but to get the thing filled before the summer is over, it should be bigger than
It is very confusing the way the description reuses Qh. It cannot be the same Qh as in the first year since that equalled Qe, and we are told the Qh in the second year is greater than that.
In the first year, it is first filled at some unknown but sufficient rate. After filling it is throttled back to match the evaporation rate. Were it at the lower rate through out it would not filled then either.

In the second year, it is unclear whether the same procedure is followed. I think I was wrong to assume so. Looks like we should take it as filling from empty with input constant and somewhat greater than the constant evaporation. For purposes of analysis, it is only the difference of the two that matters.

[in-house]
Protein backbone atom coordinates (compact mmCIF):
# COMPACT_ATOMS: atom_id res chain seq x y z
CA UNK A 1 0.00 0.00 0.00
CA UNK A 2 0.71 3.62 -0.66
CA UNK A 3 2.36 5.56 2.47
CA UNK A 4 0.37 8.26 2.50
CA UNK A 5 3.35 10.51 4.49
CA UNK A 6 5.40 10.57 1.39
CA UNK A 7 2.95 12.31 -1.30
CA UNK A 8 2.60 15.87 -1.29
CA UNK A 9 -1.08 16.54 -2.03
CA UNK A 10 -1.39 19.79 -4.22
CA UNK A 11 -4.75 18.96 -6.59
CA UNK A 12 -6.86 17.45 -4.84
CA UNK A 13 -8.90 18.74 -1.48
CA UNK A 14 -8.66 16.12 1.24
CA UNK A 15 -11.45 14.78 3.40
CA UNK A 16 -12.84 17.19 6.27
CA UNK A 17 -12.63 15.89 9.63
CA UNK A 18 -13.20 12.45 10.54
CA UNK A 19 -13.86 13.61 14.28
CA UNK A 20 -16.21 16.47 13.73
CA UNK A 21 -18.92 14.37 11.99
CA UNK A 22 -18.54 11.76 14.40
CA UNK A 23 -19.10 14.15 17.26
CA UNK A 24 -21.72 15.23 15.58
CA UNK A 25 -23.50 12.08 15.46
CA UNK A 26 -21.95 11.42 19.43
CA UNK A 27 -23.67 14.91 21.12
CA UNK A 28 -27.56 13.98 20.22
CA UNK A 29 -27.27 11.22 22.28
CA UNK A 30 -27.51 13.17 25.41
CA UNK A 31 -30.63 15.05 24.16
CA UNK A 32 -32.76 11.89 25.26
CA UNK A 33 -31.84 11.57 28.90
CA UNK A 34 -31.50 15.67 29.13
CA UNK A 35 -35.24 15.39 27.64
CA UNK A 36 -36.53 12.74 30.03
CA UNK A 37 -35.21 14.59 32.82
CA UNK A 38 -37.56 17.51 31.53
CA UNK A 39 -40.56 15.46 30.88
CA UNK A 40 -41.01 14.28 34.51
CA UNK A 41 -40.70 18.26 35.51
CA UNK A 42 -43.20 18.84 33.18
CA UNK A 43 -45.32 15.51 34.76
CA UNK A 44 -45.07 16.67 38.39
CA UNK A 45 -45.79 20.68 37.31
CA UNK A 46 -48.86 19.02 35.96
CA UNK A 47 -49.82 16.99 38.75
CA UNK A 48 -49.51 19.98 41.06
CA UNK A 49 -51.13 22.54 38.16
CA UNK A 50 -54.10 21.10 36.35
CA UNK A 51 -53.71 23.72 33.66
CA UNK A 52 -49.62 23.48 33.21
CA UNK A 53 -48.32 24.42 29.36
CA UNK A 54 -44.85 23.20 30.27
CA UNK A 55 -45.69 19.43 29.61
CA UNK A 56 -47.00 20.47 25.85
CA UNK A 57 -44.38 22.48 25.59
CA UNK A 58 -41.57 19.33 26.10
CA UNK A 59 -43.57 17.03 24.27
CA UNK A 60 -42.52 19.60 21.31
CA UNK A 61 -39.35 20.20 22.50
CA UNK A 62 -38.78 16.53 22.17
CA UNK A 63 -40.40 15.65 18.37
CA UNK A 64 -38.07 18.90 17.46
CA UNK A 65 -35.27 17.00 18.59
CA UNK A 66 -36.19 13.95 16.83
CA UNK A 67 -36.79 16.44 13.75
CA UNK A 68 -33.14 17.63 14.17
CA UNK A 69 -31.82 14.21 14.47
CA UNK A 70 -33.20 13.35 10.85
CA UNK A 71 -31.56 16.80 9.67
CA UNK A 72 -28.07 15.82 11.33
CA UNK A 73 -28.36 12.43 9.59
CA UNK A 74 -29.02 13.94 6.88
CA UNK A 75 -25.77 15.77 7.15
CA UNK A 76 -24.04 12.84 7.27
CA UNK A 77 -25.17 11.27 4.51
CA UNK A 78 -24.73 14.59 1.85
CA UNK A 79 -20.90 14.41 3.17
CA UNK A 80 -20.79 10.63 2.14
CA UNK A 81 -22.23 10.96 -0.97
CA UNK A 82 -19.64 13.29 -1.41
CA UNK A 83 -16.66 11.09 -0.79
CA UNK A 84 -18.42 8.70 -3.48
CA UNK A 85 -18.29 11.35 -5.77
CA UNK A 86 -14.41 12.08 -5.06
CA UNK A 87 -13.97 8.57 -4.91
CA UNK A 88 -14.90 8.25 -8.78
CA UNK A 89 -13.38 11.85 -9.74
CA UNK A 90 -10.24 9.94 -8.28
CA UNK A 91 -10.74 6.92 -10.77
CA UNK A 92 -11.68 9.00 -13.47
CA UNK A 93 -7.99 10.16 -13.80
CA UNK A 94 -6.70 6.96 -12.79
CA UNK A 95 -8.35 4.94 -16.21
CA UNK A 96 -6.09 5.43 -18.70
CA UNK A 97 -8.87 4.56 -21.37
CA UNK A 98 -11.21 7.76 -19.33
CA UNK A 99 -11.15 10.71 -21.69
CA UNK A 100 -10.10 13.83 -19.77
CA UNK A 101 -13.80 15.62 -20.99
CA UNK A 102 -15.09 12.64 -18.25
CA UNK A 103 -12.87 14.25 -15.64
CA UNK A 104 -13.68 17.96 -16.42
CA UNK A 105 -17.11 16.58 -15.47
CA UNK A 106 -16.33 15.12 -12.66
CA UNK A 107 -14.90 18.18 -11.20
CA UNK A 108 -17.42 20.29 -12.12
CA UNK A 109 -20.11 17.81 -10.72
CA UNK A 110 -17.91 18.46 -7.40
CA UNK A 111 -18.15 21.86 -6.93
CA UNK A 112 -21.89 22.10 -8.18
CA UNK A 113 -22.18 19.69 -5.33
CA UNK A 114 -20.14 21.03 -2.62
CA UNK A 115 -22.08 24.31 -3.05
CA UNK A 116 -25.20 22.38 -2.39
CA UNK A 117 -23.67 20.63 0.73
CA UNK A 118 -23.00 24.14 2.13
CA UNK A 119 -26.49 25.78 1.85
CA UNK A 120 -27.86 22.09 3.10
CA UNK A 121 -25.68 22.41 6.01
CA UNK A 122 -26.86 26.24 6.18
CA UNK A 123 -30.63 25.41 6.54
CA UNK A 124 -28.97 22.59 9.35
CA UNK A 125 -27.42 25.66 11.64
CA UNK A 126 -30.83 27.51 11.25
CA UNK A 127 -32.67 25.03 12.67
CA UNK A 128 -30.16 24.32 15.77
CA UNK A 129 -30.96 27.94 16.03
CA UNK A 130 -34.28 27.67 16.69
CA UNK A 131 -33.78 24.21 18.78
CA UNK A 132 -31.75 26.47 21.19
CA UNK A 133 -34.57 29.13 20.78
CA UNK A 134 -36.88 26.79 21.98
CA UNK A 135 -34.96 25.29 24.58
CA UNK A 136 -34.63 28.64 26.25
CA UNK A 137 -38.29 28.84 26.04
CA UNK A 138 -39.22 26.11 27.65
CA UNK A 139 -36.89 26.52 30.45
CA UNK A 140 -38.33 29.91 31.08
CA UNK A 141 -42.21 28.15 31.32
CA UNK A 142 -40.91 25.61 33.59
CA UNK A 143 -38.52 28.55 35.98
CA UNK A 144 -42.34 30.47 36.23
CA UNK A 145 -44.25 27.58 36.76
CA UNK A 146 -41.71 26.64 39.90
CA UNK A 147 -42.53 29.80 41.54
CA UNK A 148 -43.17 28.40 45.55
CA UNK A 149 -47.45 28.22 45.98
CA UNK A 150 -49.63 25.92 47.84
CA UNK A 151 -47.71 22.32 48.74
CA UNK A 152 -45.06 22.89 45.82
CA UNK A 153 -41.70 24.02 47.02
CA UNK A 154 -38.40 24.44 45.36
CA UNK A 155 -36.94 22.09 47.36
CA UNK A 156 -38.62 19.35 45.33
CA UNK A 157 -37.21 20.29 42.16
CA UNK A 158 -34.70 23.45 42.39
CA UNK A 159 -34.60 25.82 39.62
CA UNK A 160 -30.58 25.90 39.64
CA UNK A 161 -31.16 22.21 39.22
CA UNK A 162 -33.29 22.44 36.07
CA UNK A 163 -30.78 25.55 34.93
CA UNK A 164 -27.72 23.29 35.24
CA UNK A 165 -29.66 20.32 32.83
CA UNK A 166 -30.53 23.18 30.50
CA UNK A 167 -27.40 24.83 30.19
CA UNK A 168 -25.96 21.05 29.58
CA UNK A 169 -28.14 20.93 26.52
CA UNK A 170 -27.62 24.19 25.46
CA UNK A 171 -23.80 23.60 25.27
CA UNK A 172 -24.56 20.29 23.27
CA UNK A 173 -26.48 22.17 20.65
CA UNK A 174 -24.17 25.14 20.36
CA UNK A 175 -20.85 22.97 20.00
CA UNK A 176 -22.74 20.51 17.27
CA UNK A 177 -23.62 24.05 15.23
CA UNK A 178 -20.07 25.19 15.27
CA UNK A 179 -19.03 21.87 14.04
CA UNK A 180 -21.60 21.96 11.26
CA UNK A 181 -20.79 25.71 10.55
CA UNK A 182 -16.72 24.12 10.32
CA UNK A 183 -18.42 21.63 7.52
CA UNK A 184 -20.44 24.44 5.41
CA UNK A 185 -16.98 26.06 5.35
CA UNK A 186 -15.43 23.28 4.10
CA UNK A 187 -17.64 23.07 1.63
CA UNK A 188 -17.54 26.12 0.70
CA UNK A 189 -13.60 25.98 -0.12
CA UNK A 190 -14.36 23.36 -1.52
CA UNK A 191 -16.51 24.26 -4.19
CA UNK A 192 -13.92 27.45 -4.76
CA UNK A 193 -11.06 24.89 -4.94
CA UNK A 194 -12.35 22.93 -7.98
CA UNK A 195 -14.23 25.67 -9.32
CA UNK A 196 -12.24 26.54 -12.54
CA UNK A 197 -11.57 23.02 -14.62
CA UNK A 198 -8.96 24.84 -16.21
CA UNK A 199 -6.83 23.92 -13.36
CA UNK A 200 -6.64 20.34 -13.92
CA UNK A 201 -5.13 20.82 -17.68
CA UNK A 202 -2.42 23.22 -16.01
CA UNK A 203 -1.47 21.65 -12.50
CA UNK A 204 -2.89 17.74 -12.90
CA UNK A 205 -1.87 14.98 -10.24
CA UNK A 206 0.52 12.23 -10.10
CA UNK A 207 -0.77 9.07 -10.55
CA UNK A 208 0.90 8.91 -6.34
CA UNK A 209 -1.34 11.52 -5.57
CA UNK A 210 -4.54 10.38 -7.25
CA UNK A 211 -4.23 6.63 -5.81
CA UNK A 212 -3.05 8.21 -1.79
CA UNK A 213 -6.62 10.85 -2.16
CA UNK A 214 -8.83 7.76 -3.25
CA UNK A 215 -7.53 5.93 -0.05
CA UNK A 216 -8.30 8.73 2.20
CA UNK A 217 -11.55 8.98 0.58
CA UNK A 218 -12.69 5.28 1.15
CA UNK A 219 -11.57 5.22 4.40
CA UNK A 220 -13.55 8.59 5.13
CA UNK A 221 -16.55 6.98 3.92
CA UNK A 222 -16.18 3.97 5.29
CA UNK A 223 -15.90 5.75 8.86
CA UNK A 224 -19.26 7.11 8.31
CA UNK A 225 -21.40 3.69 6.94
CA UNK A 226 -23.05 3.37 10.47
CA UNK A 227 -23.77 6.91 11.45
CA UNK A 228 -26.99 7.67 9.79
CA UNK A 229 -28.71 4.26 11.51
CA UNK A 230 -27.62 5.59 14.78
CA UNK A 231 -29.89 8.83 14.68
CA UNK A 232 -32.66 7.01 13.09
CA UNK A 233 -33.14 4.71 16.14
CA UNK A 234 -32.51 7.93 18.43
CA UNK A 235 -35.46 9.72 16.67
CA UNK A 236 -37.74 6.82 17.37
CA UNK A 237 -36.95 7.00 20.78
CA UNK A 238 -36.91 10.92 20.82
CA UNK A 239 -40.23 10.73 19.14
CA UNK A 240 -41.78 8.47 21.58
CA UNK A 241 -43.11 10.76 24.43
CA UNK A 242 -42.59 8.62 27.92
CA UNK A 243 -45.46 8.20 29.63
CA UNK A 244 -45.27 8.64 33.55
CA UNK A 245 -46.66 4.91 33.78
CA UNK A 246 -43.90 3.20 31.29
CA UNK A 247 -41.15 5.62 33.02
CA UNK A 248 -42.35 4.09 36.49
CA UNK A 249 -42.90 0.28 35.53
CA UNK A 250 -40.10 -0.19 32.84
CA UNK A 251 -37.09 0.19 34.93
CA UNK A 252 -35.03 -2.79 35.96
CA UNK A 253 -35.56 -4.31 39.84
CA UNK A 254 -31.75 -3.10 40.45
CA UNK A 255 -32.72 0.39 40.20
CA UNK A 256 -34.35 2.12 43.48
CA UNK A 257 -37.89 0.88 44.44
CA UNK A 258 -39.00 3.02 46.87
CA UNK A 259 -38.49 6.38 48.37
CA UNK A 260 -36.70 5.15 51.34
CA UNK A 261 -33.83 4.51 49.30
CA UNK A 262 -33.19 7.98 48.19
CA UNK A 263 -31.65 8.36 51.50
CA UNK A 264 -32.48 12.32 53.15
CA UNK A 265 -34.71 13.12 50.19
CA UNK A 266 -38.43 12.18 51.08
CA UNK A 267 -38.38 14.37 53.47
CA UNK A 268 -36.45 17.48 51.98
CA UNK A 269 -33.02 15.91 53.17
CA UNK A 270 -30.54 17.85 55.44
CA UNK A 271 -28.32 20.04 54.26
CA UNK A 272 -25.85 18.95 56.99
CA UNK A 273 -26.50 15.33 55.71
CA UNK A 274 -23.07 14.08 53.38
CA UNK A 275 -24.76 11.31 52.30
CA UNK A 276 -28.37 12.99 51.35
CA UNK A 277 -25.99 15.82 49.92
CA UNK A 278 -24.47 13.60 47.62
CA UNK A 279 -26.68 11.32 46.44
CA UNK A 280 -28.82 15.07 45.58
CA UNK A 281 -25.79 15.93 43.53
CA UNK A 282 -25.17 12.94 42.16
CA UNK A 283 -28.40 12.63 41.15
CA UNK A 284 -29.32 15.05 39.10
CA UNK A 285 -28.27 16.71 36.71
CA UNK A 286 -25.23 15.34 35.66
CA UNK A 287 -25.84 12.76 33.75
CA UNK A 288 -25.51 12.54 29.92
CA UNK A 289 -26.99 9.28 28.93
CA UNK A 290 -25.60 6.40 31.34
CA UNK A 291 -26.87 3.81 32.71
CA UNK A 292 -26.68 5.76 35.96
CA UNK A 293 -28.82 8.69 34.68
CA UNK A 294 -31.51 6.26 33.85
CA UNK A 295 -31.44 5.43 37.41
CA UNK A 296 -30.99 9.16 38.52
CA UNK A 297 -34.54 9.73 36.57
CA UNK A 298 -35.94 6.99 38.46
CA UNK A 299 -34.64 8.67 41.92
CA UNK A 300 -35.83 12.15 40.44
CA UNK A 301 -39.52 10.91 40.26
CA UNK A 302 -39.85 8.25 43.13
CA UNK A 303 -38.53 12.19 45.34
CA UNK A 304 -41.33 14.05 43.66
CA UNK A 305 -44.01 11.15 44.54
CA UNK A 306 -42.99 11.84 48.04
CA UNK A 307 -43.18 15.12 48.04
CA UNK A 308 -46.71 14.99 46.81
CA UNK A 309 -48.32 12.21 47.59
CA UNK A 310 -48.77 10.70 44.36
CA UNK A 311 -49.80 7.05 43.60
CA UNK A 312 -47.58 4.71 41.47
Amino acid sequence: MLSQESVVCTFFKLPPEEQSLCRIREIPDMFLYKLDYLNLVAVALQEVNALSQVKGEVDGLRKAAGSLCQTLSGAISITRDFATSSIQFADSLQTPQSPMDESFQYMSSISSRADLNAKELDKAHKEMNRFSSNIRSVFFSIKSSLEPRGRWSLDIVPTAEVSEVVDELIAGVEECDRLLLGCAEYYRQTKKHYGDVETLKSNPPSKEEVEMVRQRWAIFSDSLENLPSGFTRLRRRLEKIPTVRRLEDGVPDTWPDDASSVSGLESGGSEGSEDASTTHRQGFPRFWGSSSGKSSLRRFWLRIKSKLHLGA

And it may well be that it never fills this time.
 
  • #11
I get $$A_{top}\frac{dh}{dt}=Q_h-Q_e-k_L(2\pi R)h$$This is a first order linear ODE in h.
 
  • #12
Chestermiller said:
I get $$A_{top}\frac{dh}{dt}=Q_h-Q_e-k_L(2\pi R)h$$This is a first order linear ODE in h.
There is the small matter of ##\ {\rho_v\over\rho_L} \ ## in front of ##Q_e##, but apart from that I agree (as in post #9)
 
  • #13
BvU said:
There is the small matter of ##\ {\rho_v\over\rho_L} \ ## in front of ##Q_e##, but apart from that I agree (as in post #9)
To me, it is obvious that ##Q_e## is supposed to represent the rate at which liquid water is evaporating. In my judgment, for a problem presented to a student at this level, this is the only thing it could mean.
 
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  • #14
Same here, but the wording

1580226303556.png


appears to state otherwise
 
  • #15
BvU said:
Same here, but the wording

View attachment 256241

appears to state otherwise